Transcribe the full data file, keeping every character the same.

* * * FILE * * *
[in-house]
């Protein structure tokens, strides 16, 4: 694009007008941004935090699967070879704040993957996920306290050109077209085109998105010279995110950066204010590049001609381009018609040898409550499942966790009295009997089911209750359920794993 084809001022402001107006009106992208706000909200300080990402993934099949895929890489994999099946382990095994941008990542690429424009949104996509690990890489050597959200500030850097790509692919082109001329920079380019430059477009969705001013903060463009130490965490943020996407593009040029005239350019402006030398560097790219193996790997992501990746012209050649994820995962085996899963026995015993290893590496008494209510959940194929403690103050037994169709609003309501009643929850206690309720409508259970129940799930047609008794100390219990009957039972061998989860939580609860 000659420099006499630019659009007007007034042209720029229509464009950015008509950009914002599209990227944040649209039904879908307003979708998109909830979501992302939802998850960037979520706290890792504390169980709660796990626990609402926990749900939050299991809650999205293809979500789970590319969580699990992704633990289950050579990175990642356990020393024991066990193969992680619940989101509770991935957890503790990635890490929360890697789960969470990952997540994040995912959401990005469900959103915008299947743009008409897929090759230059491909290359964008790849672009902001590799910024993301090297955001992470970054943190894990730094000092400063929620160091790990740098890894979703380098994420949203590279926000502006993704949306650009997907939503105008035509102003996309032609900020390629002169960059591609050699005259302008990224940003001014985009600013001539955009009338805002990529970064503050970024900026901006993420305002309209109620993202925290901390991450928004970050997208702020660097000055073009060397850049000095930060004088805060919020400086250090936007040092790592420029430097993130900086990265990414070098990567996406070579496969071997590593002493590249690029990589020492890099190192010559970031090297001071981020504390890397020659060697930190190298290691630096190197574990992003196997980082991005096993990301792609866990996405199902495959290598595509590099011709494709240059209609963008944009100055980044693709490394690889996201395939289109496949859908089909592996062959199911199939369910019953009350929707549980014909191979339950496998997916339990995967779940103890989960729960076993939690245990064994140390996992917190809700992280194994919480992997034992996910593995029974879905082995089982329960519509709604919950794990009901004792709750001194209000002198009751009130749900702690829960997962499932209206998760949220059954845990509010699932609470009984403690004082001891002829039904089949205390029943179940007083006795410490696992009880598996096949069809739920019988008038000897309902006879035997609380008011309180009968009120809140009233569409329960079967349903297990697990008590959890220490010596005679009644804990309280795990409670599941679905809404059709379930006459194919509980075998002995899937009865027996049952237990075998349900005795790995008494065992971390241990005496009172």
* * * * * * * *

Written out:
[in-house]
């Protein structure tokens, strides 16, 4: 694009007008941004935090699967070879704040993957996920306290050109077209085109998105010279995110950066204010590049001609381009018609040898409550499942966790009295009997089911209750359920794993 084809001022402001107006009106992208706000909200300080990402993934099949895929890489994999099946382990095994941008990542690429424009949104996509690990890489050597959200500030850097790509692919082109001329920079380019430059477009969705001013903060463009130490965490943020996407593009040029005239350019402006030398560097790219193996790997992501990746012209050649994820995962085996899963026995015993290893590496008494209510959940194929403690103050037994169709609003309501009643929850206690309720409508259970129940799930047609008794100390219990009957039972061998989860939580609860 000659420099006499630019659009007007007034042209720029229509464009950015008509950009914002599209990227944040649209039904879908307003979708998109909830979501992302939802998850960037979520706290890792504390169980709660796990626990609402926990749900939050299991809650999205293809979500789970590319969580699990992704633990289950050579990175990642356990020393024991066990193969992680619940989101509770991935957890503790990635890490929360890697789960969470990952997540994040995912959401990005469900959103915008299947743009008409897929090759230059491909290359964008790849672009902001590799910024993301090297955001992470970054943190894990730094000092400063929620160091790990740098890894979703380098994420949203590279926000502006993704949306650009997907939503105008035509102003996309032609900020390629002169960059591609050699005259302008990224940003001014985009600013001539955009009338805002990529970064503050970024900026901006993420305002309209109620993202925290901390991450928004970050997208702020660097000055073009060397850049000095930060004088805060919020400086250090936007040092790592420029430097993130900086990265990414070098990567996406070579496969071997590593002493590249690029990589020492890099190192010559970031090297001071981020504390890397020659060697930190190298290691630096190197574990992003196997980082991005096993990301792609866990996405199902495959290598595509590099011709494709240059209609963008944009100055980044693709490394690889996201395939289109496949859908089909592996062959199911199939369910019953009350929707549980014909191979339950496998997916339990995967779940103890989960729960076993939690245990064994140390996992917190809700992280194994919480992997034992996910593995029974879905082995089982329960519509709604919950794990009901004792709750001194209000002198009751009130749900702690829960997962499932209206998760949220059954845990509010699932609470009984403690004082001891002829039904089949205390029943179940007083006795410490696992009880598996096949069809739920019988008038000897309902006879035997609380008011309180009968009120809140009233569409329960079967349903297990697990008590959890220490010596005679009644804990309280795990409670599941679905809404059709379930006459194919509980075998002995899937009865027996049952237990075998349900005795790995008494065992971390241990005496009172």